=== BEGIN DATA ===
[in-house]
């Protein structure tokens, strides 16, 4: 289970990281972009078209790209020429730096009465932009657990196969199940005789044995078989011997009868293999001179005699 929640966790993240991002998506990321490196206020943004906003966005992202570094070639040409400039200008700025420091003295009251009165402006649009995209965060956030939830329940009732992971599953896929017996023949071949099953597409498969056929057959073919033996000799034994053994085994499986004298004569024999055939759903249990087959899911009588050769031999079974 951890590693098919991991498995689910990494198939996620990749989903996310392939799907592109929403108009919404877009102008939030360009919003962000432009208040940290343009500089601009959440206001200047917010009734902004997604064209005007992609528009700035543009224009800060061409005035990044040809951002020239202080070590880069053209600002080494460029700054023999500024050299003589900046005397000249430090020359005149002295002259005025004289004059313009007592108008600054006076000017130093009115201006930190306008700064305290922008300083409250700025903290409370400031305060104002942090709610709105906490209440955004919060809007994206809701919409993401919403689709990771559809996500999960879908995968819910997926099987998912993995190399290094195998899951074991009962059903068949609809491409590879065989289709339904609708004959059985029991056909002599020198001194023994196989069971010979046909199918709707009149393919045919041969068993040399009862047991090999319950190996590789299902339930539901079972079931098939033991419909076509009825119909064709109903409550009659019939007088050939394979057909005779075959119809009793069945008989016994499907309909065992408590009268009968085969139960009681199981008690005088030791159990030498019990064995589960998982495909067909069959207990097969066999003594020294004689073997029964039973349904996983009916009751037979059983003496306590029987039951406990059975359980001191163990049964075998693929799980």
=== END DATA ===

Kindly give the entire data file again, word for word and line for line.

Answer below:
[in-house]
């Protein structure tokens, strides 16, 4: 289970990281972009078209790209020429730096009465932009657990196969199940005789044995078989011997009868293999001179005699 929640966790993240991002998506990321490196206020943004906003966005992202570094070639040409400039200008700025420091003295009251009165402006649009995209965060956030939830329940009732992971599953896929017996023949071949099953597409498969056929057959073919033996000799034994053994085994499986004298004569024999055939759903249990087959899911009588050769031999079974 951890590693098919991991498995689910990494198939996620990749989903996310392939799907592109929403108009919404877009102008939030360009919003962000432009208040940290343009500089601009959440206001200047917010009734902004997604064209005007992609528009700035543009224009800060061409005035990044040809951002020239202080070590880069053209600002080494460029700054023999500024050299003589900046005397000249430090020359005149002295002259005025004289004059313009007592108008600054006076000017130093009115201006930190306008700064305290922008300083409250700025903290409370400031305060104002942090709610709105906490209440955004919060809007994206809701919409993401919403689709990771559809996500999960879908995968819910997926099987998912993995190399290094195998899951074991009962059903068949609809491409590879065989289709339904609708004959059985029991056909002599020198001194023994196989069971010979046909199918709707009149393919045919041969068993040399009862047991090999319950190996590789299902339930539901079972079931098939033991419909076509009825119909064709109903409550009659019939007088050939394979057909005779075959119809009793069945008989016994499907309909065992408590009268009968085969139960009681199981008690005088030791159990030498019990064995589960998982495909067909069959207990097969066999003594020294004689073997029964039973349904996983009916009751037979059983003496306590029987039951406990059975359980001191163990049964075998693929799980």